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Life Insurance Blog by IntelliQuote

Newly Divorced: 5 Reasons Why You Need Life Insurance

Posted by Philip Ranger

May 29, 2016 8:30:00 PM

In most cases, divorce is an undesirable outcome for a marriage. However, more than one out of every five American men and women have gone through a dissolution of a marital union. That said, a divorce can provide a catalyst for an individual to start fresh, find happiness, and achieve fiscal success.

But even though you no longer have a spouse who shares your financial burdens, you still need to obtain a life insurance policy. Here are five reasons why:

1. Alimony and child support. Many divorce decrees involve one spouse providing financial assistance to the other in the form of alimony and/or child support. Therefore, if you want to prevent your ex-spouse and children from suffering a major financial problem in the event of your death, you should acquire a life insurance policy which includes a death benefit that is sufficient to replace this income.

2. Your long-term care. Even if your children are grown, a dependency issue may still emerge in the future - only it might be you who will require care from your offspring. As you get older, your health may deteriorate to the point where you may need your children to help fund a part-time or full-time medical caregiver (or even an assisted living facility). If your savings, retirement funds, and Social Security benefits are inadequate to cover these costs, a whole life policy may provide additional money to address your long-term care needs.

3. The "boomerang" child. In 2014, almost one out of every eight women aged 25 to 34 years - and almost one out of every five men in this age group - were living with their parents. As a result, many divorcees are no longer "home alone" but are instead supporting an unemployed or underemployed son or daughter. To deal with the additional living expenses, you could take out a whole life policy and borrow against its value during times of need.

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Topics: Life Insurance for Single Parents, Life Insurance, Divorce Life Insurance Policy

Single Mothers and Life Insurance: Why it Should Be a Top Priority

Posted by Philip Ranger

May 26, 2016 7:00:00 AM

The role that women play in both society and the family dynamic has changed drastically in the past few decades. Not only are women making strides in once male-dominated professions, but they are also now increasingly taking on the role of sole provider in a household. Single parenting has become much more prevalent, with 26% of U.S. households with children under the age of 18 now run by a single a parent, most of these female.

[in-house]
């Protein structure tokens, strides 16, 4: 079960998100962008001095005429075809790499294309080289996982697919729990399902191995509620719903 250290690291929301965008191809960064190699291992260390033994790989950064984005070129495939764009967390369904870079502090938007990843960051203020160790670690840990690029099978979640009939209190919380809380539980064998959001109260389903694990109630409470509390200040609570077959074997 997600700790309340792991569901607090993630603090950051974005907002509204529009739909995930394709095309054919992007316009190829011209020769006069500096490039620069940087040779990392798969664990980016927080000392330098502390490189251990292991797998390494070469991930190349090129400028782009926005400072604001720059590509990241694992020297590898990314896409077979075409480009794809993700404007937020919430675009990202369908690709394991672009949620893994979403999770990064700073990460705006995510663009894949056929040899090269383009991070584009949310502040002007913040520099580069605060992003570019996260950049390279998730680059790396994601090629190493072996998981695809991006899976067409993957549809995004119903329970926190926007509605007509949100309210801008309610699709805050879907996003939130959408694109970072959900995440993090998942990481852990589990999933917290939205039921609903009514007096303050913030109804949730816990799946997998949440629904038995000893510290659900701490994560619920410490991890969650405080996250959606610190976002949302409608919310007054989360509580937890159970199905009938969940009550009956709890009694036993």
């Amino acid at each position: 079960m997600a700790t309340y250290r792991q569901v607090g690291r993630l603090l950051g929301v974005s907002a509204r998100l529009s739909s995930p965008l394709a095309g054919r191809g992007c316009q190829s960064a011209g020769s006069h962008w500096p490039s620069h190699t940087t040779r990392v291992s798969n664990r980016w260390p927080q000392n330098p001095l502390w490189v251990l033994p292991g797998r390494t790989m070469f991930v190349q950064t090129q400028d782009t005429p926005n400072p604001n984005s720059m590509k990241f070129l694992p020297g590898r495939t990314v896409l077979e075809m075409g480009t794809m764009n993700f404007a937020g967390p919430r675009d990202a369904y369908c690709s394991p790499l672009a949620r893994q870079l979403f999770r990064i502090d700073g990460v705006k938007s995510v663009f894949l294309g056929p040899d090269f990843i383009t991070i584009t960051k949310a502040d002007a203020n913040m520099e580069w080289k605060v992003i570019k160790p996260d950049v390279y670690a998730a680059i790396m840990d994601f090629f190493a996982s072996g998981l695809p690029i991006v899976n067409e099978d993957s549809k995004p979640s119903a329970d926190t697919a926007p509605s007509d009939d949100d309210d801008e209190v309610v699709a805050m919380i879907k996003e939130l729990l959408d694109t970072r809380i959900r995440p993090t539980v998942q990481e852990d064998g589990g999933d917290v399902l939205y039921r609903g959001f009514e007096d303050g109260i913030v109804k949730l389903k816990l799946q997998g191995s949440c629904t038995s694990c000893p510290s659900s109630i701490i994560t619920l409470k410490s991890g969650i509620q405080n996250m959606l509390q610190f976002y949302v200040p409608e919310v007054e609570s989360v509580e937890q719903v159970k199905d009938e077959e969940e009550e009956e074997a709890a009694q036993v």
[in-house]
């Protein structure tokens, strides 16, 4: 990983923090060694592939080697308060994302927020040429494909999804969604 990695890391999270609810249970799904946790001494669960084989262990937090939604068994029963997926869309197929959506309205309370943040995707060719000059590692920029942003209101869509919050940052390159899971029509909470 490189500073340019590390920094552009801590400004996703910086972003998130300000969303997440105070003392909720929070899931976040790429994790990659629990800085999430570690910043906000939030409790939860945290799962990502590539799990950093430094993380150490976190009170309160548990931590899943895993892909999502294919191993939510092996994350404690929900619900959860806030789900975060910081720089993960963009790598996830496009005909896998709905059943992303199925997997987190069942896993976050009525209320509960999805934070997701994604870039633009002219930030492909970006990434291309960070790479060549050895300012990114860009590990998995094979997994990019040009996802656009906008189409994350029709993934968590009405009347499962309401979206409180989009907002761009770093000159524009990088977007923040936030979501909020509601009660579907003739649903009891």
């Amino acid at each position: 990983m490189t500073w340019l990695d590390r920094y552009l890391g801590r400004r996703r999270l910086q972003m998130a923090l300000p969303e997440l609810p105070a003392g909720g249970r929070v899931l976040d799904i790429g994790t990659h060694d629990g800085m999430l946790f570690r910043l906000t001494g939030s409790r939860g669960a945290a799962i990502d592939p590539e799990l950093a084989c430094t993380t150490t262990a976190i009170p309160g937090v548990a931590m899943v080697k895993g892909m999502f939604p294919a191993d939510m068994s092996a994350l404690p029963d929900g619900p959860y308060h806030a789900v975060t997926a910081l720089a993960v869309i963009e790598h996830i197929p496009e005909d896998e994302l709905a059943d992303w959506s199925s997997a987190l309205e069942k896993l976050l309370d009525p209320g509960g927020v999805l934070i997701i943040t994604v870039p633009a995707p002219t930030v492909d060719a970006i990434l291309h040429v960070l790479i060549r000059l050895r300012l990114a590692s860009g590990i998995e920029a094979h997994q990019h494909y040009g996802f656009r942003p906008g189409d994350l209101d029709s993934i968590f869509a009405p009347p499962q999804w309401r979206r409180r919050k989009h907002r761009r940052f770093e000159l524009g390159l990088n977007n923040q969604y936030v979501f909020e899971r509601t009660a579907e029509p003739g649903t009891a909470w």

According to the most recent data from the U.S. Census Bureau, of the 43.5 million mothers in this country between the age of 15 and 50, nearly 23% are single mothers. While modern society has provided single mothers with many progressive opportunities, taking care of a family single-handedly brings its own set of financial challenges as well.

Life Insurance for Single Mothers

The interesting thing about life insurance is that some people who don't need it have plenty and those who need it the most tend to forgo coverage altogether. Research shows that it is less common for single parents to carry life insurance, and these uninsured numbers actually went up when there were more children in the household. So, what's the verdict for those 10 million households being supported by single mothers? It means that there is no protection for a family if the sole source of support is no longer available. Benefits from a term life insurance policy can be used to pay burial expenses, pay off debts, and support dependents.

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Topics: Protecting your families financial future, Life Insurance for Single Parents, Life Insurance

Life Insurance Policy Question: What is an Accidental Death Benefit?

Posted by Philip Ranger

May 21, 2016 7:30:00 AM

While longevity rates have improved drastically in the last century, there's no doubt that living in the world today is still fraught with peril. In just the last year, over 32,000 people lost their lives on America's roadways according to the latest crash reports from the National Highway Traffic Safety Administration. Yet, this number accounts only for traffic deaths. People lose their lives in work-related accidents and other tragedies on a daily basis. That is the reason that you may wish to consider adding an Accidental Death Benefit rider to your life insurance policy.

Accidental Death Benefit

The Accidental Death Benefit Rider is a clause that can be added to a life insurance policy that pays if you die because of an accident. You will still retain the normal life insurance that pays in the event of your death, but if you lose your life from an accident, you'll receive an additional payout that equals the original death benefit. This is usually called a "double indemnity rider" because beneficiaries will receive double the death benefit. In the alternative, it is possible to purchase a standalone Accidental Death policy that will only pay a death benefit if the named insured dies in an accident.

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Topics: Compare Life Insurance Rates, Life Insurance Basics, Accidental Death Benefit

Are Life Insurance Quotes for Women Different Than Those for Men?

Posted by Philip Ranger

May 18, 2016 6:00:00 PM

Ladies know the truth: lots of things are just more expensive for the fairer sex.

For starters, women who often are not as auto-savvy may find themselves shelling out more money to purchase or repair their car. They also pay more for clothes and haircuts when compared to men. And let's not even talk about the cost of health care (perhaps because men "never go to the doctor").

However, there is one product for which women generally pay less than men: a life insurance policy.

According to GoodFinancialCents.com, the potential for lower monthly premiums between the average male and the typical female is:

  • $20 for a 10-year, $500,000 term life insurance policy at age 30